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    I have been dating Scott less than a year but I think I understand the bond he has with his "family". He's the typical "macho guy" and sometimes comes off looking like he doesn't care. But I've seen him fall apart when a fellow brother lost a child, and I've seen the look in his eyes when he talks about a brother who died in the line of duty 4 years ago.

    I have become close with several of his brothers, partly because they are such passionate people. They greet me with a hug and treat me like a sister. I've always been a softy, but I don't think I ever cried for people I had never met before. I've had blood relatives that I didn't know very well pass on and it didn't affect me the way a LODD does. The girls I work with don't understand, and I'm not sure I know how to explain it to them. I'm proud and grateful to have been accepted by this tight family of caring people. Thank you and stay safe.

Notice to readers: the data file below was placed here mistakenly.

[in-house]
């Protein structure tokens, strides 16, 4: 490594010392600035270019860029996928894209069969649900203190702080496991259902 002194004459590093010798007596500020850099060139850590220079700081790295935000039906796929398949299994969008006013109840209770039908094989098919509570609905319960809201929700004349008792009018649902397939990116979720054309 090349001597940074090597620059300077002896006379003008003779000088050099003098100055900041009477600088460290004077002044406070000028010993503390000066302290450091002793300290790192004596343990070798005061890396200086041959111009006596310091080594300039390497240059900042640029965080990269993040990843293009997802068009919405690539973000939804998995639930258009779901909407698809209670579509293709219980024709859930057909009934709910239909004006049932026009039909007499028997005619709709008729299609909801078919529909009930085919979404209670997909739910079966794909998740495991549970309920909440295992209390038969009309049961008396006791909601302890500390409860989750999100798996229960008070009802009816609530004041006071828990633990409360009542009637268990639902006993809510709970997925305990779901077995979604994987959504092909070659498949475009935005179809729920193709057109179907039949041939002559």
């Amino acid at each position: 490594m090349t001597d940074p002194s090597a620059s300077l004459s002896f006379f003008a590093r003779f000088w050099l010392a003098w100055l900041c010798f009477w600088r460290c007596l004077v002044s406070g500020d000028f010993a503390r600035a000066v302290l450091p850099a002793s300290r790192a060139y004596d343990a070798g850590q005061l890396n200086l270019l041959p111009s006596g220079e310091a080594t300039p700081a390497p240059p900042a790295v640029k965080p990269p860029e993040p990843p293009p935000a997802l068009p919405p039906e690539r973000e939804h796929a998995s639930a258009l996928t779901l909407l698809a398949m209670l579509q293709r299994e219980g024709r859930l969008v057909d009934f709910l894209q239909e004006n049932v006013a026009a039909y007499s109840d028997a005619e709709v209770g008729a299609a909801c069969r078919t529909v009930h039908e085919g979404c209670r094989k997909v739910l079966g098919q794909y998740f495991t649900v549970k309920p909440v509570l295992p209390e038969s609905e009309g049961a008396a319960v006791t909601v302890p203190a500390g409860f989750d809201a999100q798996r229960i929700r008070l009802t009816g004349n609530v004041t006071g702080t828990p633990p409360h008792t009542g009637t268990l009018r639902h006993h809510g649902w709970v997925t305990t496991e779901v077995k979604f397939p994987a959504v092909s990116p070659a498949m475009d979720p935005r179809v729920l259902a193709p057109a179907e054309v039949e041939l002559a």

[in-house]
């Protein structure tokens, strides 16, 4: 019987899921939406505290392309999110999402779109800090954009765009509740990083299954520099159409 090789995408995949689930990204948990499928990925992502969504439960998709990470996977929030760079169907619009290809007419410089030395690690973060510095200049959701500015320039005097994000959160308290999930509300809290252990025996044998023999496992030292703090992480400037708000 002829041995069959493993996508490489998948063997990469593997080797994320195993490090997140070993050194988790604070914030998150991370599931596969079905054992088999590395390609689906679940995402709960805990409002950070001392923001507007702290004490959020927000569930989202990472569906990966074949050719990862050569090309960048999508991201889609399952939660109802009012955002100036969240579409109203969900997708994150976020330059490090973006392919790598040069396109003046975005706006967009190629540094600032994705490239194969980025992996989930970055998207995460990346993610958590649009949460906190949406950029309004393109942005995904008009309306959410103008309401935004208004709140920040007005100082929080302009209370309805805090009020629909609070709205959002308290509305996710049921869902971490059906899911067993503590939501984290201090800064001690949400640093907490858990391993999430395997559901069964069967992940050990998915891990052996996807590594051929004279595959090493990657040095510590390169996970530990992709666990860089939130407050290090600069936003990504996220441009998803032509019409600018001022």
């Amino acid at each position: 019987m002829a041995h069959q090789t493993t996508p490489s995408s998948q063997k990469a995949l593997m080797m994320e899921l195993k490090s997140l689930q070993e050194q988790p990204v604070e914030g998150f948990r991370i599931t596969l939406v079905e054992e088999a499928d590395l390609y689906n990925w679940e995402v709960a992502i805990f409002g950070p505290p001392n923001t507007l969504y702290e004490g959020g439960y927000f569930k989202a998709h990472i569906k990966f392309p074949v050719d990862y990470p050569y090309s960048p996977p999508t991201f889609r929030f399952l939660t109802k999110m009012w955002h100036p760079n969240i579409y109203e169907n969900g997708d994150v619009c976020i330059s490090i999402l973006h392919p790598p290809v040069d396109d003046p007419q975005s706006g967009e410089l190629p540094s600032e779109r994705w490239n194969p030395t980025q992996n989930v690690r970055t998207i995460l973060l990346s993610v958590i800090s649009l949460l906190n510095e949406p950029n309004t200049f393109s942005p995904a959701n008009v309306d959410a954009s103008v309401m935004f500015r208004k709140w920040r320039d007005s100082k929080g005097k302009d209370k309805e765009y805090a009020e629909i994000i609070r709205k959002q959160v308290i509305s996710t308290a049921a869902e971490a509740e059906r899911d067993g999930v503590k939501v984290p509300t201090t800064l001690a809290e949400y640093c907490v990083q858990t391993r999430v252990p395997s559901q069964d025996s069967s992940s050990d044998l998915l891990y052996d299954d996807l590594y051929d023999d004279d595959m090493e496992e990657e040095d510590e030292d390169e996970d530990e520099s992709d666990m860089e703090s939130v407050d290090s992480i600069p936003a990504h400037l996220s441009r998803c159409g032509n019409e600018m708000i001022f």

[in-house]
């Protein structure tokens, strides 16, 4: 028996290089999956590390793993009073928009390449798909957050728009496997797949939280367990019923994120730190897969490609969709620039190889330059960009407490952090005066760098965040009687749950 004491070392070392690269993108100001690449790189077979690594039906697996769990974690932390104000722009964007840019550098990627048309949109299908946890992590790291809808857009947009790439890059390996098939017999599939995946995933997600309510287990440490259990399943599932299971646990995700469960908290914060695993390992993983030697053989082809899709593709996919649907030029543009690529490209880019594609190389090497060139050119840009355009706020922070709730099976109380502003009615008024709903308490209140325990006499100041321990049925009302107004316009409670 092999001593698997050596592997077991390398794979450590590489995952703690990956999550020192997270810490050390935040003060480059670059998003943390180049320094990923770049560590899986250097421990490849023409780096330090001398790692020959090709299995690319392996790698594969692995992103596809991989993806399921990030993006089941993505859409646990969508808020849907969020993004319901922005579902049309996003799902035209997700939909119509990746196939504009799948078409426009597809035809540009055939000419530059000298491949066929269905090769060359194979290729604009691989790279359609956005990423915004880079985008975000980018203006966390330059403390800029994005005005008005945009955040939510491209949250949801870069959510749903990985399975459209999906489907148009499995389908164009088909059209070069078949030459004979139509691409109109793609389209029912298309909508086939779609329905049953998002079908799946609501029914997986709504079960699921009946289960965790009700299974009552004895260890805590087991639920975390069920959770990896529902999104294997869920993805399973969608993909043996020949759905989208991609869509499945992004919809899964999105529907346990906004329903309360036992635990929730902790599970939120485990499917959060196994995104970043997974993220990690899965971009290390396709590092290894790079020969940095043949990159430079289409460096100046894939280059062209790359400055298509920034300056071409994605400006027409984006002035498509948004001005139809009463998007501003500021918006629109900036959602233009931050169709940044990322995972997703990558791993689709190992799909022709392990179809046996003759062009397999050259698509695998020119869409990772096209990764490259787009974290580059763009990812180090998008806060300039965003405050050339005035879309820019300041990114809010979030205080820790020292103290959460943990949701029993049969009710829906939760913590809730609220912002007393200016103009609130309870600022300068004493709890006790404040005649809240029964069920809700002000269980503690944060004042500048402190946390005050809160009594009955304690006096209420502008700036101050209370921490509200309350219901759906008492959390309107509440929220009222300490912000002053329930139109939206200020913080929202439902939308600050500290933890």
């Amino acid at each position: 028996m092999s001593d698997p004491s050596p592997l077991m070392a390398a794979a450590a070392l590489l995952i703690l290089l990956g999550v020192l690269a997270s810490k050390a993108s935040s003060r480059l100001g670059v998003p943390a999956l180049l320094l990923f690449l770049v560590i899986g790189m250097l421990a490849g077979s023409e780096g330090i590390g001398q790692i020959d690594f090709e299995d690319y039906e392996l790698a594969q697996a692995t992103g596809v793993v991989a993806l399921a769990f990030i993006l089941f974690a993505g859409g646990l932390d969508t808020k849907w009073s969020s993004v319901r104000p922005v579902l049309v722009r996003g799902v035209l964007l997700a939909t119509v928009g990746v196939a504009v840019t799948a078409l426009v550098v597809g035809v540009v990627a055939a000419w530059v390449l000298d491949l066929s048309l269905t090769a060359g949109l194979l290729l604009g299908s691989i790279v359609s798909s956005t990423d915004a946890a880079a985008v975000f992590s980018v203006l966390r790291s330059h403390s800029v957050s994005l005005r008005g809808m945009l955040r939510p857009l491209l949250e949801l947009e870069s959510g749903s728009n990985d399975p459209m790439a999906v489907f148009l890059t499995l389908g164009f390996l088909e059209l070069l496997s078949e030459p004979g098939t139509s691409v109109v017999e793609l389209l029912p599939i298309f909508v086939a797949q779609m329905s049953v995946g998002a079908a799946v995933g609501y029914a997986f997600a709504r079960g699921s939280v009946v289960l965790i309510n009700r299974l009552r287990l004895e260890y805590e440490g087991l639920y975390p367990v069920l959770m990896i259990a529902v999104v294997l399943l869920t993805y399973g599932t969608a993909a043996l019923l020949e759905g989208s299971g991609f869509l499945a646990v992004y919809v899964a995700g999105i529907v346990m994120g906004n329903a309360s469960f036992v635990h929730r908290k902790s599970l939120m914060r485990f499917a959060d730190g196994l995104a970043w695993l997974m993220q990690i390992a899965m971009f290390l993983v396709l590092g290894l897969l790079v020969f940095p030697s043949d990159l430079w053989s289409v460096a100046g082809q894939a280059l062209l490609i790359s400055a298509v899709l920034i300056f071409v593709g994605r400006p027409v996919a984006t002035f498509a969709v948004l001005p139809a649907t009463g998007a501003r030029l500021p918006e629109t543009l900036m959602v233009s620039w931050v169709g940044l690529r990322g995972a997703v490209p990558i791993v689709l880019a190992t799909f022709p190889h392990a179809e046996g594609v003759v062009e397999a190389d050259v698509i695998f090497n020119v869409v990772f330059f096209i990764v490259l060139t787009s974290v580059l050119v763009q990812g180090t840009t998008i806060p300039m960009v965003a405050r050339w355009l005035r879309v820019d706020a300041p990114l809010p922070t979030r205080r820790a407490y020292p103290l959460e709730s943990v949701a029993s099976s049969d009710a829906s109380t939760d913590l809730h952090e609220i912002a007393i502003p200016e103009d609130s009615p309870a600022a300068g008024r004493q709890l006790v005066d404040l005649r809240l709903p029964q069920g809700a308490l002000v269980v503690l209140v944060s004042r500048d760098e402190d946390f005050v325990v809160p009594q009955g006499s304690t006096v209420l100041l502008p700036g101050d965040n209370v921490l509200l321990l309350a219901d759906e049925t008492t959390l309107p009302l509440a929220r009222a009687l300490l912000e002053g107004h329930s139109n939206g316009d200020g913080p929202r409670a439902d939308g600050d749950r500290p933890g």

14. #14
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    I write this reply after reading about yet another LODD. This time it was a member of the fire police in upstate NY. He was directing traffic wearing his orange vest and helmet when he was struck by an alleged drunk driver.

    Every time I read about a LODD my first thought goes to the family (relatives and firefighters) It deeply saddens me that yet another group of people has been put in this position. We all realize the risks of what we do but that does not soften the blow at all for the people we leave behind. I lost an uncle to a LODD and I still think of him daily. I remember all of the good things he did to help others around him. I have to say that watching that Dateline on the 3 fallen FDNY brothers made my spine tingle. Especially when I heard the bagpipes.

    That is why the firefighting family is so special to me. Where else can you walk into someone elses house and feel so welcomed by complete strangers? When tragedy strikes, firefighters band together to get through the initial shock of it all. It is something I never forgot as a kid and I try to carry on today.

    Stay safe out there!
    Tom

    Never Forget 9-11-2001

    Stay safe out there!

    IACOJ Member

  15. #15
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    It makes you appreciate your firefighting family even more. I can't even imagine what it would be like to lose one of my brothers. It reminds you how awesome of a force we actually go up against.